We all feel this way from time to time. You have great plans coming out of high school or college and then shit happens and life doesn’t go exactly as planned. I personally thought I would be a doctor or lawyer, living in some fabulous apartment in a major city, driving a sports car, and taking exotic vacations every year. Well, that didn’t happen, but I am for the most part, very happy and satisfied. Sure I would have like to have my dream job, a different career as a full time writer, but reality hits you. Once you work your way up in a certain job and start making decent money, it is hard to think about starting over. Going back to college is a difficult choice; no one wants to willingly be a starving-student again. You also become accustomed to living a certain lifestyle within your current salary. If you are used to going out with friends on the weekends, buying those new shoes, taking weekend trips where ever you like, changing careers can be an abrupt lifestyle change due to reduced finances.

My sister gave me some great basic advice. If you have to do a career that is not particularly satisfying, make sure you do what you love in your free time. Do an activity that you love, such as learning to ride horseback, playing a musical instrument, volunteering at a favorite charity, writing that novel (or blog), or working on your garden. It is also said, do what you love, and you will eventually be compensated for it. The problem with that advice is that no one can say how long “eventually” is. No one looks forward to making $25,000 a year for decades while they wait to make money off of a career choice. But I guess maybe that doesn’t matter so much if you are "doing what you love.” Beginning artists, actors, and musicians tend to make lower wages than entry-level white collar professionals (hence the term, starving artist), and yet, they regularly claim greater job satisfaction. Maybe there is something to be said for that. You get over the initial shock of being poor, but, hey, at least you are doing what you love! Artists, actors, and musicians are following their dream, perfecting their art. Not many data entry operators or mid-level managers ever dreamed of doing what they do.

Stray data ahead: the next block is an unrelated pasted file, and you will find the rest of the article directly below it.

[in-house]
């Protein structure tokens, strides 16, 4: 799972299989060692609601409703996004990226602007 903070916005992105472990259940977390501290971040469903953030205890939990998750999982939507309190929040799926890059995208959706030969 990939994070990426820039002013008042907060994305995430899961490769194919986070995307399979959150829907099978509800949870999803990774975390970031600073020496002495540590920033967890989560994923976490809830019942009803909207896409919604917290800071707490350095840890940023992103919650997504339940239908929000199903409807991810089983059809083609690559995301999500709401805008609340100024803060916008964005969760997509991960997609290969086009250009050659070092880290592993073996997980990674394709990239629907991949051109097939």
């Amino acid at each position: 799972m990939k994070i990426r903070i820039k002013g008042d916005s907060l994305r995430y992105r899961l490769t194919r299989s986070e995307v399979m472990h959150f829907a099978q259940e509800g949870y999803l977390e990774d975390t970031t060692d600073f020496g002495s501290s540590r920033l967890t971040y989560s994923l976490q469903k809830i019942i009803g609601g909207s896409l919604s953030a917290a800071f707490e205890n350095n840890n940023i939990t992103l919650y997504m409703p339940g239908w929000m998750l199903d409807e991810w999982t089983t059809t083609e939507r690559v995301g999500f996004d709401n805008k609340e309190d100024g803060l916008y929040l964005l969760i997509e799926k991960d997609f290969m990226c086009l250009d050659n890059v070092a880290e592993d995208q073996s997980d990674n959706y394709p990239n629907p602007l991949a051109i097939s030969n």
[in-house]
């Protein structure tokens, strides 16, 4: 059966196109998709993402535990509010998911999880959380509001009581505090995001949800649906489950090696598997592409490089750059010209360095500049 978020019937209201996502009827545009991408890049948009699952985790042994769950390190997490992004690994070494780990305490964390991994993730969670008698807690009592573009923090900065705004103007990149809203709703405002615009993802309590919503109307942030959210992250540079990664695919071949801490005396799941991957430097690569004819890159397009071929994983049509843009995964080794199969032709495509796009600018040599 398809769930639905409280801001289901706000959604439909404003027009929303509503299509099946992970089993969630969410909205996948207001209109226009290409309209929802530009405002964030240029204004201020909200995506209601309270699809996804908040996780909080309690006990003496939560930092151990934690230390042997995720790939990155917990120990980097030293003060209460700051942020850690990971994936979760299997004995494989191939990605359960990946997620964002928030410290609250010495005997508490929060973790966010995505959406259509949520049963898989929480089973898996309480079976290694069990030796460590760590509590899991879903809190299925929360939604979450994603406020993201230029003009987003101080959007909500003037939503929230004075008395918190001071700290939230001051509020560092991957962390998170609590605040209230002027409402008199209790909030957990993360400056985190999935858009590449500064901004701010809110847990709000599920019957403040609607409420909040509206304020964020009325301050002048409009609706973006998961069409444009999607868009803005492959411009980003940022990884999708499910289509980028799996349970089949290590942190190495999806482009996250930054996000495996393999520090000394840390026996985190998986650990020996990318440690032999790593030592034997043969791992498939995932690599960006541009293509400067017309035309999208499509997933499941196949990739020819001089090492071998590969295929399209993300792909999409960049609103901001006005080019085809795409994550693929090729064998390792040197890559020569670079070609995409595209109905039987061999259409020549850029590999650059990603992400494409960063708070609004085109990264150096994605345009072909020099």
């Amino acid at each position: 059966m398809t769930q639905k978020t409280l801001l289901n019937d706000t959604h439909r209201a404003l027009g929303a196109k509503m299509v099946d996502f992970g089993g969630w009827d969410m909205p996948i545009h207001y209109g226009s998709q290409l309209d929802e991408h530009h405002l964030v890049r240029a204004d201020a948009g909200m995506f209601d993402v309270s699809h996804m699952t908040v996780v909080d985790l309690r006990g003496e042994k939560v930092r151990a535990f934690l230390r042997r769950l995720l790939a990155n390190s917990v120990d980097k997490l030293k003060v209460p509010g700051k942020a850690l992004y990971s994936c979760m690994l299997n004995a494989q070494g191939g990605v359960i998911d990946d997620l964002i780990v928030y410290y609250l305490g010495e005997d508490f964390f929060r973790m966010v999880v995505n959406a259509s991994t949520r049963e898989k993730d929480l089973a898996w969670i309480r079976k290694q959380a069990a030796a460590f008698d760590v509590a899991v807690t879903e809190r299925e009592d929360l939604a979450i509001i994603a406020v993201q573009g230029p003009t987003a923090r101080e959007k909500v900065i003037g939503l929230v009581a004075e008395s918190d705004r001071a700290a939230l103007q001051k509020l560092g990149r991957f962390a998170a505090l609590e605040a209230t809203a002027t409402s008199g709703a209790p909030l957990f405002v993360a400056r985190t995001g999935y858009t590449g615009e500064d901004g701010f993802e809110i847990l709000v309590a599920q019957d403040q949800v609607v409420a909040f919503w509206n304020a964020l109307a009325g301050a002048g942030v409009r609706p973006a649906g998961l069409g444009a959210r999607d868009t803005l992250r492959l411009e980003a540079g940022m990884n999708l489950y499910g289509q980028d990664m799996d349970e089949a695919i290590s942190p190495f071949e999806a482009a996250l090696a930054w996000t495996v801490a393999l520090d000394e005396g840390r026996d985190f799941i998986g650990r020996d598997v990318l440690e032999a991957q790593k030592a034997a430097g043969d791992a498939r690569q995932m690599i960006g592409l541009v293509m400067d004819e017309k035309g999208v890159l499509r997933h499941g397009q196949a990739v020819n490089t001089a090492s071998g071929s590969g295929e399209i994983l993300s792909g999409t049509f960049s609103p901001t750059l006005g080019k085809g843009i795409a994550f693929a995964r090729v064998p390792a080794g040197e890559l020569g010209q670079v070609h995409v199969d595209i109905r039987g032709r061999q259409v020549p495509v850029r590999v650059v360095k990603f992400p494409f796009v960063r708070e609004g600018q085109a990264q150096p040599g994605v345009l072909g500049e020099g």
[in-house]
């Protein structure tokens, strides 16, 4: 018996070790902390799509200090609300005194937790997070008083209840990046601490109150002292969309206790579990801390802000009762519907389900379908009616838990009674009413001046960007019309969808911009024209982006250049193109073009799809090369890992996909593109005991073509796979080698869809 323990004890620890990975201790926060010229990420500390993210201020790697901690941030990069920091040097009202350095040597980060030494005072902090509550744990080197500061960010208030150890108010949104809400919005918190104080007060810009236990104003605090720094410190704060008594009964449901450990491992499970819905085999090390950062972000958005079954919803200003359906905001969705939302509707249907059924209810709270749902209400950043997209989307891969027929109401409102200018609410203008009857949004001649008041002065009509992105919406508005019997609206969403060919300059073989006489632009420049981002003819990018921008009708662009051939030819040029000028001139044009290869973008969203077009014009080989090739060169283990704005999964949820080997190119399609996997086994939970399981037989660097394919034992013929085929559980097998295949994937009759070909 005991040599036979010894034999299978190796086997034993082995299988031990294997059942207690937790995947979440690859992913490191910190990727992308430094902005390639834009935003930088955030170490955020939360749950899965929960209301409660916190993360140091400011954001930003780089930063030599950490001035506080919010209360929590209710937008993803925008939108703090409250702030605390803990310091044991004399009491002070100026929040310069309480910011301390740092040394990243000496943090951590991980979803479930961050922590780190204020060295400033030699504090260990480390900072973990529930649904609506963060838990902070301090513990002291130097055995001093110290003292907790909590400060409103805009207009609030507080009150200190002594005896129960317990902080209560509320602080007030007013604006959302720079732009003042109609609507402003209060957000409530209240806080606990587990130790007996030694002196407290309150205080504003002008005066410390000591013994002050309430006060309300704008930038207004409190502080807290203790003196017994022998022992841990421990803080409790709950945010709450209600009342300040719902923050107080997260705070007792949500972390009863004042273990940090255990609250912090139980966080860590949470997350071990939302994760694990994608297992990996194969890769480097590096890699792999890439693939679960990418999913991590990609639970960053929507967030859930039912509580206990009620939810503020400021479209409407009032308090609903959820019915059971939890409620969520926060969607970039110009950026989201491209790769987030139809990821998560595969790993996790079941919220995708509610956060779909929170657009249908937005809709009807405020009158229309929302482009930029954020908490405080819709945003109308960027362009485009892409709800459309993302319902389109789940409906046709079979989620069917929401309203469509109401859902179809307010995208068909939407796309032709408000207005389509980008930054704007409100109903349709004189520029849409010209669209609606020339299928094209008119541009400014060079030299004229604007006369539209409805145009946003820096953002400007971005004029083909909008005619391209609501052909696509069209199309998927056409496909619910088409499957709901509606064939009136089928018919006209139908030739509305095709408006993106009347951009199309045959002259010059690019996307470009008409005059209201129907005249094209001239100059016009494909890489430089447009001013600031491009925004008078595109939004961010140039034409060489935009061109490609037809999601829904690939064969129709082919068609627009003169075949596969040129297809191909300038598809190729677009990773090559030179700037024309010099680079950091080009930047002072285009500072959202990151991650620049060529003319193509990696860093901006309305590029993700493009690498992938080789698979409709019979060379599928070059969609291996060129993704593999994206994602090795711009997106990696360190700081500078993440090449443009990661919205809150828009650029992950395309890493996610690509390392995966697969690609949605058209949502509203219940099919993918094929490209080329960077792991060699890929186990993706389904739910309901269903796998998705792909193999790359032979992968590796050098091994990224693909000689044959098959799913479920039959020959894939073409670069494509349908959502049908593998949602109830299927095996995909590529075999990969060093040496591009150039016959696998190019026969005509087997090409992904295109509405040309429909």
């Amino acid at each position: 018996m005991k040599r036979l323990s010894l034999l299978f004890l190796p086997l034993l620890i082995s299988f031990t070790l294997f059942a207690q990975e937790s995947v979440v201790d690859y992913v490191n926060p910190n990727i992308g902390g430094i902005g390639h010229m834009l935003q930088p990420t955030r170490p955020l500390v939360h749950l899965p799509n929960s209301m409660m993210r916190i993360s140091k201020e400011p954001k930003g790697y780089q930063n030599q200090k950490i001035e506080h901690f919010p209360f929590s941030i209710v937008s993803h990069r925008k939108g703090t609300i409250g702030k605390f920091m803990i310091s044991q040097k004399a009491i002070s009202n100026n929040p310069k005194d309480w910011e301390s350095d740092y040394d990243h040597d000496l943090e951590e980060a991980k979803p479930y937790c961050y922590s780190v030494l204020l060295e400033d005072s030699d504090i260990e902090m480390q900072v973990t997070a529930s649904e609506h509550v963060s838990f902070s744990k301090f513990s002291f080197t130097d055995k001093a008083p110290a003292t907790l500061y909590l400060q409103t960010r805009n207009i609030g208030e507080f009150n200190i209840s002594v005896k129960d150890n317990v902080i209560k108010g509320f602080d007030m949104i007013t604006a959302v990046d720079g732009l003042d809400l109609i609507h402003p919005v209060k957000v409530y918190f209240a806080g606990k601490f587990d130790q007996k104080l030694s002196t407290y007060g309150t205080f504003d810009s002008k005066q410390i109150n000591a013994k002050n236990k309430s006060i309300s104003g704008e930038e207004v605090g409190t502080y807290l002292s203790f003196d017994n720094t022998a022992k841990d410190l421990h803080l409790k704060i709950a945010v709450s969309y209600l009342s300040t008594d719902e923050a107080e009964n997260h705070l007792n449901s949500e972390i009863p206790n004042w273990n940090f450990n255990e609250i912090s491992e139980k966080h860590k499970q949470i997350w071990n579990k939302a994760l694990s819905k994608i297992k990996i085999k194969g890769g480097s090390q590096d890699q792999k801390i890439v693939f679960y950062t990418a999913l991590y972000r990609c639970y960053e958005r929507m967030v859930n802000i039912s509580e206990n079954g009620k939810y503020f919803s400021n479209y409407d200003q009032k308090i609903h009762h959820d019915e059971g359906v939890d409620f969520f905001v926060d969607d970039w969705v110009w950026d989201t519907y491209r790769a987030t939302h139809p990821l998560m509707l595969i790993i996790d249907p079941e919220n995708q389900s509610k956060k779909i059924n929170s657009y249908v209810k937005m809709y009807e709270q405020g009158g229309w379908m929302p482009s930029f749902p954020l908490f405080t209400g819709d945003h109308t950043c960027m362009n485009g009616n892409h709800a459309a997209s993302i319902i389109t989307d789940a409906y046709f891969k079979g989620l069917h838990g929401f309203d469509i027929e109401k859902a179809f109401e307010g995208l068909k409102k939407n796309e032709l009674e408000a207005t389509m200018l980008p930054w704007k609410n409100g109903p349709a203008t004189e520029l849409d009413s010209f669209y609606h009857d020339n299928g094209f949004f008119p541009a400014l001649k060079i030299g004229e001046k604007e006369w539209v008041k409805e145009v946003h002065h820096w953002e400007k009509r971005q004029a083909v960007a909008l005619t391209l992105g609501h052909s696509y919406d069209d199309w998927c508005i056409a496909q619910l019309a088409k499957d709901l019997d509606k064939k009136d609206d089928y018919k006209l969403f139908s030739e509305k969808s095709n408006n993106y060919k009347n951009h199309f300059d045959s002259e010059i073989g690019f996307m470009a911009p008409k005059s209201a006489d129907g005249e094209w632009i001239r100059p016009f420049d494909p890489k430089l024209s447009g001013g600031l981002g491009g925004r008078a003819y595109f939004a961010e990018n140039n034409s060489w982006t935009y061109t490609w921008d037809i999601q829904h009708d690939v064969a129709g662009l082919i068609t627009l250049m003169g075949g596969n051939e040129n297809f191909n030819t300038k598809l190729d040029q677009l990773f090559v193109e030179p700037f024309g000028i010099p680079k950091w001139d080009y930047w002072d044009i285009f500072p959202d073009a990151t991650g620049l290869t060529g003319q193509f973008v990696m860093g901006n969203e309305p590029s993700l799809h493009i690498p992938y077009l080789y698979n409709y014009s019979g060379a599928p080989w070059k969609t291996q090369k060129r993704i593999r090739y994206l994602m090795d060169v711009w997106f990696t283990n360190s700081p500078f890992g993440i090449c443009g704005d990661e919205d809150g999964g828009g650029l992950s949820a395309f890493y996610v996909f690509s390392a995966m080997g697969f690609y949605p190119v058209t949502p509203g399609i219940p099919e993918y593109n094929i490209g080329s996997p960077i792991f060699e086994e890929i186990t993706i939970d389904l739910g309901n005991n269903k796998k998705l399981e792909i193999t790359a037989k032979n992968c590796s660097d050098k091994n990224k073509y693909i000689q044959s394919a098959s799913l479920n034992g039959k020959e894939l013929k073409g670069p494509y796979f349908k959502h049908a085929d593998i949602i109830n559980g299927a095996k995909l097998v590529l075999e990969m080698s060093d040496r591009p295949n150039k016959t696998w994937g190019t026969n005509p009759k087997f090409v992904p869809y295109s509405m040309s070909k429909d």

In this day and age not many people stay in the same career for decades and decades like our parents . I read somewhere that the average person will have 3 or 4 career changes in their lifetime. It is not common anymore to work at just one job for life. As I approach 40, I have worked in two different career fields: restaurants and hotels, and county level domestic relations. Both of them are satisfying in many ways, and yet both fall short of my ultimate career goal. Maybe that is why on the side, I continue to write each evening and plod away at the garden in my yard!  If you are young, do what you love first. If you are not young, there is always time to do what you love, but it may involve personal sacrifice.